Recently there has been a fair degree of interest over how “the math” for 10% salary hikes in India appears “wrong”. I wanted to thank everyone who has written or discussed the subject, because we keep hearing similar arguments from companies and the media but never had the argument structured into a note that we could discuss.
A caveat before we start: my perspectives are representative only of my experience at Aon over the past decade and a half. There are a lot of surveys that project salary increases and I have no way of representing their perspectives or experiences. Also, Aon has the unique advantage of being the only firm that actually collates data from more than a thousand organisations in India, which is the minimum representative number for an effective representation of market realities.
I wanted to structure my observations on two aspects. One, I wanted to respond to the questions that are raised on the survey process. Two, the issue of whether the numbers reported are at all true. First on the process: A salary increase survey collates and represents data from participating organisations, and in itself, therefore, is open to the age-old criticism of consulting firms, i.e., it looks at your watch and tells you the time. The survey results are not representative of the firm’s opinion on pay increase, but what it hears from its participating organisations.
Also, the process of collating data does not involve “speaking” to employees, but collecting data from HR departments of companies. Now, the form is filled in by an employee and, therefore, may well represent that person’s wishful thinking, but one would want to believe that when a company submits formal data, it does its own checks on what it sends out. We have, however, seen many cases of organisations submitting data that clearly have not been thought through—there are many ways to identify this—same responses to multiple questions, absence of any correlation of pay increases with business performance or past trends, numbers that are improbably large (e.g. 50% pay increase in a manufacturing company, if it were from an e-commerce company we could have still believed it!). And, when we see such data, before excluding it from the analysis, we call up the company to validate these numbers; very often these numbers then get changed. No survey process is absolutely accurate (think of opinion polls), but over the past 21 years that Aon has run this process, it has matured.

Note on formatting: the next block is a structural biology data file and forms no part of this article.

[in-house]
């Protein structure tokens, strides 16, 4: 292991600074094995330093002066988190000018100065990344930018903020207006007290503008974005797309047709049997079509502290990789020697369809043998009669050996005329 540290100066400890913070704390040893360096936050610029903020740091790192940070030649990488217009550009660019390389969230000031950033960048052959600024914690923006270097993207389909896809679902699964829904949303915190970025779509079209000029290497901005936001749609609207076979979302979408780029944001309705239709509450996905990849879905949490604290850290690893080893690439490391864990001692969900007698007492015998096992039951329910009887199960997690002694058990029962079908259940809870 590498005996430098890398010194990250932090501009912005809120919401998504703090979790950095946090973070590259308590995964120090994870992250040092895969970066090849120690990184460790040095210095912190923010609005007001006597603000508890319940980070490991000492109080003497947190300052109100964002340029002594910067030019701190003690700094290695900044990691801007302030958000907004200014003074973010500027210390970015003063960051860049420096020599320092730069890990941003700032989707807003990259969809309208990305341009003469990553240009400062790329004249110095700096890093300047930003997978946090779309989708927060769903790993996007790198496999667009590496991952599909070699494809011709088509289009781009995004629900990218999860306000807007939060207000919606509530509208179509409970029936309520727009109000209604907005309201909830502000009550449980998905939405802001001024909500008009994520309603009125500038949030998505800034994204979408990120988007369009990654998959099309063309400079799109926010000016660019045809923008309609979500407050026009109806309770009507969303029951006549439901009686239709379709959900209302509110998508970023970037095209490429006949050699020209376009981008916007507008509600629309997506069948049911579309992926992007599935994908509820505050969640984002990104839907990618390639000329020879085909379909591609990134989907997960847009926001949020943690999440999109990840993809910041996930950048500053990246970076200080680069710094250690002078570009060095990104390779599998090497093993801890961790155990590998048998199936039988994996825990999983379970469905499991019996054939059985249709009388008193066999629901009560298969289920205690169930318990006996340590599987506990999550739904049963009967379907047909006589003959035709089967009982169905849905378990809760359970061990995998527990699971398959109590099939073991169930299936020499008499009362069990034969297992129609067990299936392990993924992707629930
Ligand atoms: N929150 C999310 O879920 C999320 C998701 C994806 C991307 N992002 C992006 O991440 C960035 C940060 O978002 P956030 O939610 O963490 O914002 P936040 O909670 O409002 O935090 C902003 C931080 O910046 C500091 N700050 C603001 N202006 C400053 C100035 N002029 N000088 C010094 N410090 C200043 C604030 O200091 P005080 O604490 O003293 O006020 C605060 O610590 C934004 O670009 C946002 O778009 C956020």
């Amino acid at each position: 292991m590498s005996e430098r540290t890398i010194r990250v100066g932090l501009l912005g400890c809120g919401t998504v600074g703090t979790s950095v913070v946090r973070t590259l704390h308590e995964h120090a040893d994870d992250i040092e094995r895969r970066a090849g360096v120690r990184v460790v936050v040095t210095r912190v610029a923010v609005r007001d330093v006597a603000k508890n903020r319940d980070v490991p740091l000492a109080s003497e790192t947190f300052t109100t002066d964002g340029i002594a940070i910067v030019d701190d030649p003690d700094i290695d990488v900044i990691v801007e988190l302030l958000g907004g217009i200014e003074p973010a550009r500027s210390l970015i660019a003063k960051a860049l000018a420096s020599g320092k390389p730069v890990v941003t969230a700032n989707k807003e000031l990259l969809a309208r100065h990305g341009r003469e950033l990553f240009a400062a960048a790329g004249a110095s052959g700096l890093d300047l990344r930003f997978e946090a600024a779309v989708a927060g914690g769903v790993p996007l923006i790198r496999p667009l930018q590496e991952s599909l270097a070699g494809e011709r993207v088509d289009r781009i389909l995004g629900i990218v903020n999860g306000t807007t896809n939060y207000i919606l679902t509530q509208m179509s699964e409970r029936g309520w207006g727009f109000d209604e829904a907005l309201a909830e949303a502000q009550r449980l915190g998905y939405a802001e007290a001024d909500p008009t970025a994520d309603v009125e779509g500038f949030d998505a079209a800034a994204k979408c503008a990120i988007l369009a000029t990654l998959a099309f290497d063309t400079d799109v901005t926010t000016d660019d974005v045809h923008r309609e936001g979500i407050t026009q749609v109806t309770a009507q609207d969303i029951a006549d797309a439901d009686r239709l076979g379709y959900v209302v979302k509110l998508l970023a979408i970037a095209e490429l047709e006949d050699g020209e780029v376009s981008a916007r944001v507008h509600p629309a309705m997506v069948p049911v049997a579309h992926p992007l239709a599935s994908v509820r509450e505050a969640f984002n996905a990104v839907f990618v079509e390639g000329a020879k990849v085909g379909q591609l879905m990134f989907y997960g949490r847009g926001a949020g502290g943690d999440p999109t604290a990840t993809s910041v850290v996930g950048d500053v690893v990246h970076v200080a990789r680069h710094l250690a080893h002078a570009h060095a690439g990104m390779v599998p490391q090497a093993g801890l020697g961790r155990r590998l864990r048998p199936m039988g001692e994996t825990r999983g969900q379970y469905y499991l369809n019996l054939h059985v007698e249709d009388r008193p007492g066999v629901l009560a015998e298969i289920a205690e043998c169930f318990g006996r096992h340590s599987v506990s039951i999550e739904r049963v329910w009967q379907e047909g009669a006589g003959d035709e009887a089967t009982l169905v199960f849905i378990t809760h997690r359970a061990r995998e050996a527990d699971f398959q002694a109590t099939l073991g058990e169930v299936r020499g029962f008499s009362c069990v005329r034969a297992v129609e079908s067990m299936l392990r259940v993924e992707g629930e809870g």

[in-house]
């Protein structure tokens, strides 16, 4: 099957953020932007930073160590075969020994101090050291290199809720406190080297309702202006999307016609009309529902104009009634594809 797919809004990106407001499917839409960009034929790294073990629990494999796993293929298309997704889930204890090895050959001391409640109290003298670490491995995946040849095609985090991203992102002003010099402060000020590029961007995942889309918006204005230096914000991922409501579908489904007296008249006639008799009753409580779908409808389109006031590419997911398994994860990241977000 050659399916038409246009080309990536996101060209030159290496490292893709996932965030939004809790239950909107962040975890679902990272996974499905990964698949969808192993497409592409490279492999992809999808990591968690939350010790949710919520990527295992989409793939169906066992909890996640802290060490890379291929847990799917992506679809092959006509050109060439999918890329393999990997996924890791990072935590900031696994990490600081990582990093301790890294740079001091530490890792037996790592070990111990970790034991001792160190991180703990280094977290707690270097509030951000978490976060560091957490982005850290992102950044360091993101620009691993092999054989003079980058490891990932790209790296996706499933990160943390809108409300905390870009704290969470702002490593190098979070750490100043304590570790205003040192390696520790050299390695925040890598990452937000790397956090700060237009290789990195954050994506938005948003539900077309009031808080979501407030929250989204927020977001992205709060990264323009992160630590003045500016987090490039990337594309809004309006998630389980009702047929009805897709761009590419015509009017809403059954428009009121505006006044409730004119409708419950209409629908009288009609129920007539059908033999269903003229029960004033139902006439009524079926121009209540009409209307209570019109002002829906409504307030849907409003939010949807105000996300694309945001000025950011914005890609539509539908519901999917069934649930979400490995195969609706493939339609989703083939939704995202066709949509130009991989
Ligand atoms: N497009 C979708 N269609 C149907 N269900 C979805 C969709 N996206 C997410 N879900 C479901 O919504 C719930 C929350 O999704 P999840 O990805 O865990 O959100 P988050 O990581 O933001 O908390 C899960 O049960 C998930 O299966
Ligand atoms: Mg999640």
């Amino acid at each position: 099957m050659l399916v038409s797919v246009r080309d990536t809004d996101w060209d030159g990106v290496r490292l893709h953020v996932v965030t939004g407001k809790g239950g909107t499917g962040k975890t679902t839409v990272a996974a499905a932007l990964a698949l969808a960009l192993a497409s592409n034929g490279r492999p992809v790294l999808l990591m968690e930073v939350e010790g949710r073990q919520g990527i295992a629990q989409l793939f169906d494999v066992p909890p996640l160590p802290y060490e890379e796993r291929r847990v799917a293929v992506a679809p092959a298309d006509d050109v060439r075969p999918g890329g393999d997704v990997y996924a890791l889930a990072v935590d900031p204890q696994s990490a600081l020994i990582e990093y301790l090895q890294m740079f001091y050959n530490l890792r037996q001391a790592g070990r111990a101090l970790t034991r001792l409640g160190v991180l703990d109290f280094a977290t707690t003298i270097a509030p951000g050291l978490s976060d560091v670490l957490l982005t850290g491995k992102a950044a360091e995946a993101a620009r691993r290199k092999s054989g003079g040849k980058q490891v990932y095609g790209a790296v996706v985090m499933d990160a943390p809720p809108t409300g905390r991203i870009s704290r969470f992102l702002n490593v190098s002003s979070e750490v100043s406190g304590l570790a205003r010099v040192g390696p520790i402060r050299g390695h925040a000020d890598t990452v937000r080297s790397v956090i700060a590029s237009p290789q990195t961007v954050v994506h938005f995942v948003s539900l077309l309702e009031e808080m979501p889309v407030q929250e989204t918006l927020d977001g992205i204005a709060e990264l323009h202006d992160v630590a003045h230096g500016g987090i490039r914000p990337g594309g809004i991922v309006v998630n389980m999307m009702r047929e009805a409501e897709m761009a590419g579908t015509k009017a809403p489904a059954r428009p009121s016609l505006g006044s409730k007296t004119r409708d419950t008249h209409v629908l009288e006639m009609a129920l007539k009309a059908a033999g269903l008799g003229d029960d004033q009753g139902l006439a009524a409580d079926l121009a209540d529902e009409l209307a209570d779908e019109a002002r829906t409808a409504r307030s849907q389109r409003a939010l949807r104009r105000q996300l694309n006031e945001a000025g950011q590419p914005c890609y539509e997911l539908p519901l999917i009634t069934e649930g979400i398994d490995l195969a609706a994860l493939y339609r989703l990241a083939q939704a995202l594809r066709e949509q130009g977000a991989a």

Therefore, our confidence on the values that are often questioned– we are asked by incredulous observers as to how can India still be giving 10% hikes when, let’s say, telecom as an industry is not growing or there are reports of job losses in information and technology (IT)? Allow me to be a bit philosophical, the answer to that lies in the plurality of India! No 'one number' can represent the widely varied industry dynamics. For many years, we have been advising clients to look at figures for their specific segment and not a country's averages—because every year when one industry is not doing well there are a bunch of others that are growing rapidly. And averages, are therefore just that, averages!
And now some data—yes we are an economy where the inflation levels have supposedly flattened out over the past couple of years, but then what inflation are we referring to—CPI? Sure, which CPI? Rural? Urban? Industrial worker? Or should we refer to the Reserve Bank of India’s (RBI's) householders inflation number (which represents yet another survey of what householders feel as the real inflation)? The issue is that the classical definition of CPI (Consumer Price Index) is not representative of the cost of living experienced by urban white-collar employees—which is the segment that most salary increase surveys represent. Very often the salary increases actually mirror the RBI survey that I spoke about. A simple experiment that I run in any discussion on salary increases is to ask a room full of people what do they think their cost of living increase has been. The usual answer is 8% and that is almost exactly what RBI’s data broadly been showing for the past few years.
Second, let’s look at company financials – the past two years has shown an approximate 14% increase in wage costs across the BSE 500 companies, while the median salary increase across these companies, as quoted in their annual reports, is 9.6%.
And finally, we have empirically tested our data—Aon’s data shows that the difference between target pay increase by a company and actual delivered is an average variance of 15 basis points.
Also, just to ensure everyone is aware, India is not giving 10% pay increases over the past two years—we have seen a secular drop in pay hikes in the past half a decade and we are close to a 9% number than 10%. Surveys have warts, but the story they are projecting is broadly accurate. And let’s not bother questioning the survey, let’s focus on what we can do to make the numbers work!
The author is partner-talent and rewards consulting, Aon Hewitt India